Software helps personalize math instruction

In one of the mysteries, a cup of coffee is found at the crime scene. By determining how long it takes a similar-size cup of coffee to cool, the students can estimate when the crime took place. So, students take part in a lab experiment in which they periodically measure the temperature of a cup of coffee as it cools to room temperature, then plot the data on a graph. In the process, they learn about scatter plots and linear regression.

The three-phase system distinguishes Pitsco’s Algebra Academy from other products.

“We’ve utilized three different methodologies in the overall solution, so we’re really meeting the needs of pretty much every student,” said Frankenbery. “We feel like it’s this blend … of methodology that’s really what is connecting the students” to the lessons.

At Carolina High School and Academy in Greeneville, S.C., 71 percent of the students passed the most recent state math exam—but among students who took algebra using Pitsco’s curriculum, that figure was 94 percent, said Assistant Principal Michael Delaney.

What’s more, at least 40 percent of the students who experienced Algebra Academy made some kind of jump to the next level of math instruction in the following school year, Delaney said—and 19 percent moved from the lowest level to honors-level math.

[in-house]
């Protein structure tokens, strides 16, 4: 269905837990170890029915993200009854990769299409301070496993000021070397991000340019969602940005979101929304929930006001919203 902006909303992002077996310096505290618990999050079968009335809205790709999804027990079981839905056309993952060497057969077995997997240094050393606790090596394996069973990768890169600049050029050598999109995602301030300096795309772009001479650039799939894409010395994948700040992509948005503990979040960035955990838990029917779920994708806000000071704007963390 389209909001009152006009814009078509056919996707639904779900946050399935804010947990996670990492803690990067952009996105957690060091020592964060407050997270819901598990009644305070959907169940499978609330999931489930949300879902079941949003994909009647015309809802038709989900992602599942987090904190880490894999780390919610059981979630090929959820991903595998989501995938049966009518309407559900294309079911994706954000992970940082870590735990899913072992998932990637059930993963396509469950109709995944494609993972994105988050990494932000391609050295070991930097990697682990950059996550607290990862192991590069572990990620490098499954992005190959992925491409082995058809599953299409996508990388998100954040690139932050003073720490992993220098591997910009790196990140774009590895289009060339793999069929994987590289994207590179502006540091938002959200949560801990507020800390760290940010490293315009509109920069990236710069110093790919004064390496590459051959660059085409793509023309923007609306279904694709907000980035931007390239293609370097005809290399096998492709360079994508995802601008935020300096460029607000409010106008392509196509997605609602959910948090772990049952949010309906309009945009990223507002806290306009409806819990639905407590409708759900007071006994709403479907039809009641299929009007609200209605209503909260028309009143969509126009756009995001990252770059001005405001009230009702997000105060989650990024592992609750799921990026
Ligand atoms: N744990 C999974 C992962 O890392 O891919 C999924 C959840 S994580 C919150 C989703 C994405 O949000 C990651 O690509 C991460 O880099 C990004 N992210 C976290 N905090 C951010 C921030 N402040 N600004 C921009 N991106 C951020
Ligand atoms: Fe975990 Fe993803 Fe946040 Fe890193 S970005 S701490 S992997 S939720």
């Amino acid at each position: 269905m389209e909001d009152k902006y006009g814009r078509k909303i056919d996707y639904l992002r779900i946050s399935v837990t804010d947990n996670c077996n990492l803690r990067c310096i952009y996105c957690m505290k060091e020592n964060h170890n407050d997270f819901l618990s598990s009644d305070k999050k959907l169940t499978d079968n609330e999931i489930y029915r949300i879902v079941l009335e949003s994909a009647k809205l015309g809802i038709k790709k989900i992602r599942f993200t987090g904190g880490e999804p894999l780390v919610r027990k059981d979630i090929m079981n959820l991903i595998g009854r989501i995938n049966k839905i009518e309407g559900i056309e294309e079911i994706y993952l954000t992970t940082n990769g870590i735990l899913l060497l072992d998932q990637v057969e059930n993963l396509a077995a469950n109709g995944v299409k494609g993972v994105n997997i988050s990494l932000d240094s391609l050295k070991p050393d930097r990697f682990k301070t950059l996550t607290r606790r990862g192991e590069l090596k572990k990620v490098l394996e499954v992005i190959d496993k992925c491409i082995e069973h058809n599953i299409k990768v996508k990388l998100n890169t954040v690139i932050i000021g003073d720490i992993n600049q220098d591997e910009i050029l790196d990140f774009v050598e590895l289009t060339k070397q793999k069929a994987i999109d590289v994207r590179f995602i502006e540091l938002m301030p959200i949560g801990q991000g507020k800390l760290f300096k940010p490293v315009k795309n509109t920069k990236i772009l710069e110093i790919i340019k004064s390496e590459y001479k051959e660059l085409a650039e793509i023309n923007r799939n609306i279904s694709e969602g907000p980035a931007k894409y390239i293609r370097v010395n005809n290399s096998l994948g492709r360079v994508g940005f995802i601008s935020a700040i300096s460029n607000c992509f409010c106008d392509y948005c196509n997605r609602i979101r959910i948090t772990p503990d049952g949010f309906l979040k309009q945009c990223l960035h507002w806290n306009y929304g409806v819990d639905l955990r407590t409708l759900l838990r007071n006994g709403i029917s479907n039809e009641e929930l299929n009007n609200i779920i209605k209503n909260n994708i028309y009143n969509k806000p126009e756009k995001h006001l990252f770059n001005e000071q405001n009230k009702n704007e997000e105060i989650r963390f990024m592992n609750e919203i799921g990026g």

Applying math to real-world challenges

While Pitsco and DreamBox have developed new ways to teach math fundamentals, the Society for Industrial and Applied Mathematics and The Moody’s Foundation have joined forces to demonstrate to older students how these skills can be applied in the real world.

“We really hope to shed light on a lot of the exciting careers and applications of mathematics,” said M³ Challenge project director Michelle Montgomery.

The M³ Challenge, which took place March 5-6 this year, provides thousands of dollars in incentives to encourage high school students on the East Coast to participate. This year, 717 teams from more than 5,000 high schools registered for the M³ Challenge, which is designed to pique high schoolers’ interest in real-world applications of mathematics.

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